It has been one of the most contentious issues in Springfield for years – how does the state pay down its unfunded pension liability? Lawmakers Tuesday night sent a pension overhaul to the House floor for a vote. The state is $85 billion behind in funding its pension system. This measure would increase contribution requirements from current employees receiving “Tier I” benefits from 9 percent of their paychecks to 13, and could rise only as high as 15 percent after a three-year adjustment period. Previous legislation had no limits on how much that contribution level could rise.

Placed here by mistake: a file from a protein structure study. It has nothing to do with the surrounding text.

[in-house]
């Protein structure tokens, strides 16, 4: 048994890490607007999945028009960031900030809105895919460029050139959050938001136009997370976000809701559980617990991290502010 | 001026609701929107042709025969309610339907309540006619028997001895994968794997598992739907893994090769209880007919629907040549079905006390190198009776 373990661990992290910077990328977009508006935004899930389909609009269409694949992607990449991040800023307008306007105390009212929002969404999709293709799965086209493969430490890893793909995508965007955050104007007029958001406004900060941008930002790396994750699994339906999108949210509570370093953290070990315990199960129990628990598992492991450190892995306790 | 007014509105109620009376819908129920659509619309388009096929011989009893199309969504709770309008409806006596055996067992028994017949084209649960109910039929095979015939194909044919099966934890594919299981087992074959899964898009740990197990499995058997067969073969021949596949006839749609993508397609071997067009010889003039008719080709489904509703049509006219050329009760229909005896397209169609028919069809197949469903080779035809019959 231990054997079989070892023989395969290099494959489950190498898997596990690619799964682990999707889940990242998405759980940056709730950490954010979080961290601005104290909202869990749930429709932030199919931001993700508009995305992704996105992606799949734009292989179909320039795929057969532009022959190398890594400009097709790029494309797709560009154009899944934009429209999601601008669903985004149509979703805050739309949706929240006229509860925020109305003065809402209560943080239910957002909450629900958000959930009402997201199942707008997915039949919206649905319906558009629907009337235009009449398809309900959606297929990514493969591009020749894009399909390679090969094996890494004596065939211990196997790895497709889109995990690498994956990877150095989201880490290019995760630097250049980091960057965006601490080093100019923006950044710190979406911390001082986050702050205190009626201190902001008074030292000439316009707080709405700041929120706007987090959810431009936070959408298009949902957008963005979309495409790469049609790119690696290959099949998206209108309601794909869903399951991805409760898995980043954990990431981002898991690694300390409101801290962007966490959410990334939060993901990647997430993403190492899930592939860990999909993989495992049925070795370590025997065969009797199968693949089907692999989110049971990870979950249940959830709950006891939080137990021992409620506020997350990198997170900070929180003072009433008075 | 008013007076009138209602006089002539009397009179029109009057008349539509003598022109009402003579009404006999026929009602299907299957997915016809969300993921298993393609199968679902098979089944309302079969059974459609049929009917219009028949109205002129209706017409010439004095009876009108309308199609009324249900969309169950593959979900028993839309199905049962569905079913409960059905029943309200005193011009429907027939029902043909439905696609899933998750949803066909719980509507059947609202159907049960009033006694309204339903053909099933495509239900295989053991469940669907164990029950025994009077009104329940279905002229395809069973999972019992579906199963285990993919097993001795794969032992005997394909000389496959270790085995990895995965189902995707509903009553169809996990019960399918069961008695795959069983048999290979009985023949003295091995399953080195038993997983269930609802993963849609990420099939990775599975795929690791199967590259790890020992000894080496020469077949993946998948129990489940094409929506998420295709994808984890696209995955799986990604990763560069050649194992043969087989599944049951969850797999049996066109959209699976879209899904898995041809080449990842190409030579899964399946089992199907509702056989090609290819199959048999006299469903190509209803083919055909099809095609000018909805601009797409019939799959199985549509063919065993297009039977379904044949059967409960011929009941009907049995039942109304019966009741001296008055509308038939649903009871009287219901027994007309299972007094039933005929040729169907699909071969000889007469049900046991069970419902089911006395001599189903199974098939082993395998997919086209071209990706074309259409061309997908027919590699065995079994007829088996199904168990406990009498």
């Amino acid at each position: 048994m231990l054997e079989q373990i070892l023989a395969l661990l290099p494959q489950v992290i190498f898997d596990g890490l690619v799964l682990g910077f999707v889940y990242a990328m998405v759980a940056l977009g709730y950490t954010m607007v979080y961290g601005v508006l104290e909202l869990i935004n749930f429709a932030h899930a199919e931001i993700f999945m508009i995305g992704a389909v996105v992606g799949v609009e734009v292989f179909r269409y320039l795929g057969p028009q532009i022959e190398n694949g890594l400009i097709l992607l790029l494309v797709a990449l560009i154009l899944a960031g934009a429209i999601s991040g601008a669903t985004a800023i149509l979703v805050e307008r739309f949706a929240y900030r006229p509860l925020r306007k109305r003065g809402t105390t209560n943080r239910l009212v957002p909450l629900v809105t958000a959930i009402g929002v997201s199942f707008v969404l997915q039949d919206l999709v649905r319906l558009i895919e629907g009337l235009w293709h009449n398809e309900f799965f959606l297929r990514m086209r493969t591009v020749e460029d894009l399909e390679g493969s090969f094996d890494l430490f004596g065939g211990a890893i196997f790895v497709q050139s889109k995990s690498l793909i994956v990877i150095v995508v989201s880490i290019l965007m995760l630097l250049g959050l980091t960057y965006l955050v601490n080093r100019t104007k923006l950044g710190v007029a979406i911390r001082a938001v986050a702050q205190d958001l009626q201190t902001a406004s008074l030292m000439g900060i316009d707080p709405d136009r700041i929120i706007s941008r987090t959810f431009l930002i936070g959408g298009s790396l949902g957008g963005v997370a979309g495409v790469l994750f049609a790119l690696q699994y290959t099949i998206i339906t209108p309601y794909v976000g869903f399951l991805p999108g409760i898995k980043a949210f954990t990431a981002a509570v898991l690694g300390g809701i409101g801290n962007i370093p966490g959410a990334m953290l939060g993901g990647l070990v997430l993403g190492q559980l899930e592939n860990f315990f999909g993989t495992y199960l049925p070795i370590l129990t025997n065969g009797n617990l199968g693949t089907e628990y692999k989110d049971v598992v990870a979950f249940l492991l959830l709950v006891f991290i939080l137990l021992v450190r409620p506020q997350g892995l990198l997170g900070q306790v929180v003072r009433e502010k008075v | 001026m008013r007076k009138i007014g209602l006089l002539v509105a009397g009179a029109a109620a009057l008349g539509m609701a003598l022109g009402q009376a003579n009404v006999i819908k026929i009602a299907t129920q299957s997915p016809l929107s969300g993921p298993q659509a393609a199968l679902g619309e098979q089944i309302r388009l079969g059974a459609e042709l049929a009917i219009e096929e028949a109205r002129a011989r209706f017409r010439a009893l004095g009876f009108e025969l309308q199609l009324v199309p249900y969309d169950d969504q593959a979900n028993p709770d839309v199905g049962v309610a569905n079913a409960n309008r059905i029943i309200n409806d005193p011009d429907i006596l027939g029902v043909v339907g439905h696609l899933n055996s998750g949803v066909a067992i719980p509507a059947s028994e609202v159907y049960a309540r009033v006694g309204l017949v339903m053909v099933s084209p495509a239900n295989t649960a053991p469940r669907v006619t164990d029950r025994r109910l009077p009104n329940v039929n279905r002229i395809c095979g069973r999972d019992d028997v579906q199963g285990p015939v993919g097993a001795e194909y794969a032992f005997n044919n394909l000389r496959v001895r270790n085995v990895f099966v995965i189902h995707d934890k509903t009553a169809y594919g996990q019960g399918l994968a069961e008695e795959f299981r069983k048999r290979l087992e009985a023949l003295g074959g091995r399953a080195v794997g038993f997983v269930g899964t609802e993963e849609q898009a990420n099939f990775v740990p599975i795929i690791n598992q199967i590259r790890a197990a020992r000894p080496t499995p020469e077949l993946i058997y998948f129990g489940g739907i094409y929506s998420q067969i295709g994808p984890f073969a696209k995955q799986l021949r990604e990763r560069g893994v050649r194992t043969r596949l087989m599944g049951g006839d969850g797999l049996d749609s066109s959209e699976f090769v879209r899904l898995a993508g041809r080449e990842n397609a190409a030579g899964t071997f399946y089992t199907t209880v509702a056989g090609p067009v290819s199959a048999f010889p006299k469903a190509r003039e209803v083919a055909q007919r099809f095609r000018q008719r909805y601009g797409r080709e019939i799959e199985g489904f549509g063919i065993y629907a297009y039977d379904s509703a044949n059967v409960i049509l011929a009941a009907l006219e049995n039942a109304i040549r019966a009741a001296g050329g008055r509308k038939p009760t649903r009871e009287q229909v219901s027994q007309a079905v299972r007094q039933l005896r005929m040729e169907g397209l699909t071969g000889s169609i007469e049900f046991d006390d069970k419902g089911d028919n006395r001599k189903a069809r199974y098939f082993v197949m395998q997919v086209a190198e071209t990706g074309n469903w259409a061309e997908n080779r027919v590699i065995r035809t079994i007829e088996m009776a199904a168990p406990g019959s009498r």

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Future state employees wouldn’t be eligible for this package, and would pay 6 percent for lesser benefits or opt for a 401(k)-style plan. State Rep. Darlene Senger (R-Naperville) says the plan saves money, and is fed up with hearing about how it’s being rushed. “I haven’t heard anyone else come in and save a dollar here,” she says. “Again, we could do this until we’re blue in the face. We sat and worked with a lot of you this summer but no one brought ideas to the table. So I’m voting yes.” Opponents pointed to what they say is a big flaw in the bill: it doesn’t require the state to make its actuarially required payment every year. Henry Bayer, executive director of AFSCME Council 31, says that’s a key component of paying down the $85 billion liability. "There’s nothing in this law that requires the state to make the actuarially required contribution,” says Bayer. “If there is, why don’t we state it?” The measure’s sponsor, House Minority Leader Tom Cross (R-Oswego) responded that the state will gradually pay down the unfunded liability from its general revenue fund. The measure passed 5-4 out of committee.